Elzanie, Adel, and Judith Borger. “Anatomy, Bony Pelvis and Lower Limb, Gluteus Maximus Muscle.” In: StatPearls [Internet]. Treasure Island (FL), StatPearls Publishing, 28 Mar. 2022, www.ncbi.nlm.nih.gov/books/NBK538193/.

Neto, Walter Krause, et al. “Gluteus Maximus Activation during Common Strength and Hypertrophy Exercises: A Systematic Review.” Journal of Sports Science & Medicine, Uludag University, 24 Feb. 2020, www.ncbi.nlm.nih.gov/pmc/articles/PMC7039033/.

Travell, J. G., et al. Myofascial Pain and Dysfunction: The Trigger Point Manual: Vol. 2:the Lower Extremities. Williams & Wilkins, 1999.

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Pelvic Floor Muscles & Trigger Points

Pelvic Floor Muscles & Trigger Points

Introduction

The body’s pelvic region has many functions crucial for functionality with the host. The various muscles surrounding the pelvis help provide stability to the body’s core, allow circulation to the heart in the cardiovascular system, support the reproductive and abdominal organs, and much more the body requires. The pelvic joints’ various muscles also allow hip mobility and function for the lower body extremities. When traumatic injuries or abnormal activities start to affect the pelvic floor muscles, the various issues can affect the functionality of the pelvic region and cause problems in bladder control for both the male and female bodies. Many of these issues correlate with trigger points surrounding or on the pelvic floor muscles that can affect how the vital organs operate in the body. Today’s article examines the pelvic floor muscles, how trigger points correlate with pelvic pain, and managing pelvic pain is associated with trigger points. We refer patients to certified providers who incorporate multiple techniques in the lower body extremities, like pelvic pain treatments related to trigger points, to aid individuals dealing with pain symptoms along the pelvic floor muscles near and surrounding the pelvis. We encourage and appreciate patients by referring them to our associated medical providers based on their diagnosis, especially when it is appropriate. We understand that education is an excellent solution to asking our providers complex questions at the patient’s request. Dr. Jimenez, D.C., utilizes this information as an educational service only. Disclaimer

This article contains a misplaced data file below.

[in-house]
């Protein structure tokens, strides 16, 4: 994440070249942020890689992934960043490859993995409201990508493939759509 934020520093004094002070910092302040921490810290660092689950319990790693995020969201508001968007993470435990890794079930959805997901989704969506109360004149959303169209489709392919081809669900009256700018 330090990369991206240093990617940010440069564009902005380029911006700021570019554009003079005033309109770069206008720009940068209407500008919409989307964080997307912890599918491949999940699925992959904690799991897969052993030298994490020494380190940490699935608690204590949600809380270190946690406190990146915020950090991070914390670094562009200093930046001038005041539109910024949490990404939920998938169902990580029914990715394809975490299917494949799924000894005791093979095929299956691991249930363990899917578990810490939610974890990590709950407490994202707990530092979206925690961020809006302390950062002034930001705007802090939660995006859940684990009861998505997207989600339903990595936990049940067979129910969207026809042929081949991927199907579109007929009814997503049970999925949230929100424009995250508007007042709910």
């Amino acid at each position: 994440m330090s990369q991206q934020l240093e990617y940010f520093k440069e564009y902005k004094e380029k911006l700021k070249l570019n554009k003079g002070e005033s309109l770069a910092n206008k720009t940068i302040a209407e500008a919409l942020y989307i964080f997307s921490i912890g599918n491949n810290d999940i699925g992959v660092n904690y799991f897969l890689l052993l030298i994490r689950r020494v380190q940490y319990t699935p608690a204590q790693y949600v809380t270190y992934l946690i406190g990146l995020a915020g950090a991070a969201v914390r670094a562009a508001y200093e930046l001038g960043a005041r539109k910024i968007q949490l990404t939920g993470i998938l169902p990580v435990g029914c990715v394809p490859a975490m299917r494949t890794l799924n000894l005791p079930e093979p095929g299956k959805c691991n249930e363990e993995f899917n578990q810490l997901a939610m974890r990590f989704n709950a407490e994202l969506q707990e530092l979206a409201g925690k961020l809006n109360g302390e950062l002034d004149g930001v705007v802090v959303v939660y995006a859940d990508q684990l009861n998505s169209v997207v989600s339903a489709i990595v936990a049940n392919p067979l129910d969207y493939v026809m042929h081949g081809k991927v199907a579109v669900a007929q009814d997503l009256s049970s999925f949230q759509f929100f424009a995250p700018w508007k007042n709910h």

trigger-point-week-spelenius-cervicis

What Are The Pelvic Floor Muscles?